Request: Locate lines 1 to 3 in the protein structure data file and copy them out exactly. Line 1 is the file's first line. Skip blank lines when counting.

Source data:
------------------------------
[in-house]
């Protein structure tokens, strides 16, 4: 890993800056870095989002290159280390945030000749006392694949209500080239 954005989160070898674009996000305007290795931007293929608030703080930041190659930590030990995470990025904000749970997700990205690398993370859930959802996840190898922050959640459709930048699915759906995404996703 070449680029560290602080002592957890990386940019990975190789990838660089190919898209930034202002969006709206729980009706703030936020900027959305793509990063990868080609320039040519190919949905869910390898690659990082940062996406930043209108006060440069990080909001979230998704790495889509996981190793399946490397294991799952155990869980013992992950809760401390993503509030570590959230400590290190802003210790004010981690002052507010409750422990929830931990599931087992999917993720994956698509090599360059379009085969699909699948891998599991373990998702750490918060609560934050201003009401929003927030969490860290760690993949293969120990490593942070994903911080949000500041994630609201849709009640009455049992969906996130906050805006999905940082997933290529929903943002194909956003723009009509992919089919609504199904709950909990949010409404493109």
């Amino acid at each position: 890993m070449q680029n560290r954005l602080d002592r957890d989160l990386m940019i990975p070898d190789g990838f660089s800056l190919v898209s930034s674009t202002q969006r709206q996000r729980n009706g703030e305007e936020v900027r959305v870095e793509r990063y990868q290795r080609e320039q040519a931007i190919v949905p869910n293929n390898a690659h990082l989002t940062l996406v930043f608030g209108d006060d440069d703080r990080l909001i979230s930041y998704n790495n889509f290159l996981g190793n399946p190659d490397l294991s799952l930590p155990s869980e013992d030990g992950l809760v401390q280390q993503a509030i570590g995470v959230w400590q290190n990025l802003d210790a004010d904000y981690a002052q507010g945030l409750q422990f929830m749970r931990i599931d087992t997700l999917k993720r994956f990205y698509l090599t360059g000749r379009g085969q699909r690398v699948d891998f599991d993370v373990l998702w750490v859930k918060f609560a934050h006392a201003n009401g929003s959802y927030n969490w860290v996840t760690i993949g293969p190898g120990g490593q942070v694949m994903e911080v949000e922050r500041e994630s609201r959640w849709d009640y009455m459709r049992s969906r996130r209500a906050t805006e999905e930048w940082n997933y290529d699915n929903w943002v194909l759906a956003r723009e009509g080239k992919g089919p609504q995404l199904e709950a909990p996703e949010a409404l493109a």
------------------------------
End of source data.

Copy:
[in-house]
């Protein structure tokens, strides 16, 4: 890993800056870095989002290159280390945030000749006392694949209500080239 954005989160070898674009996000305007290795931007293929608030703080930041190659930590030990995470990025904000749970997700990205690398993370859930959802996840190898922050959640459709930048699915759906995404996703 070449680029560290602080002592957890990386940019990975190789990838660089190919898209930034202002969006709206729980009706703030936020900027959305793509990063990868080609320039040519190919949905869910390898690659990082940062996406930043209108006060440069990080909001979230998704790495889509996981190793399946490397294991799952155990869980013992992950809760401390993503509030570590959230400590290190802003210790004010981690002052507010409750422990929830931990599931087992999917993720994956698509090599360059379009085969699909699948891998599991373990998702750490918060609560934050201003009401929003927030969490860290760690993949293969120990490593942070994903911080949000500041994630609201849709009640009455049992969906996130906050805006999905940082997933290529929903943002194909956003723009009509992919089919609504199904709950909990949010409404493109």
């Amino acid at each position: 890993m070449q680029n560290r954005l602080d002592r957890d989160l990386m940019i990975p070898d190789g990838f660089s800056l190919v898209s930034s674009t202002q969006r709206q996000r729980n009706g703030e305007e936020v900027r959305v870095e793509r990063y990868q290795r080609e320039q040519a931007i190919v949905p869910n293929n390898a690659h990082l989002t940062l996406v930043f608030g209108d006060d440069d703080r990080l909001i979230s930041y998704n790495n889509f290159l996981g190793n399946p190659d490397l294991s799952l930590p155990s869980e013992d030990g992950l809760v401390q280390q993503a509030i570590g995470v959230w400590q290190n990025l802003d210790a004010d904000y981690a002052q507010g945030l409750q422990f929830m749970r931990i599931d087992t997700l999917k993720r994956f990205y698509l090599t360059g000749r379009g085969q699909r690398v699948d891998f599991d993370v373990l998702w750490v859930k918060f609560a934050h006392a201003n009401g929003s959802y927030n969490w860290v996840t760690i993949g293969p190898g120990g490593q942070v694949m994903e911080v949000e922050r500041e994630s609201r959640w849709d009640y009455m459709r049992s969906r996130r209500a906050t805006e999905e930048w940082n997933y290529d699915n929903w943002v194909l759906a956003r723009e009509g080239k992919g089919p609504q995404l199904e709950a909990p996703e949010a409404l493109a």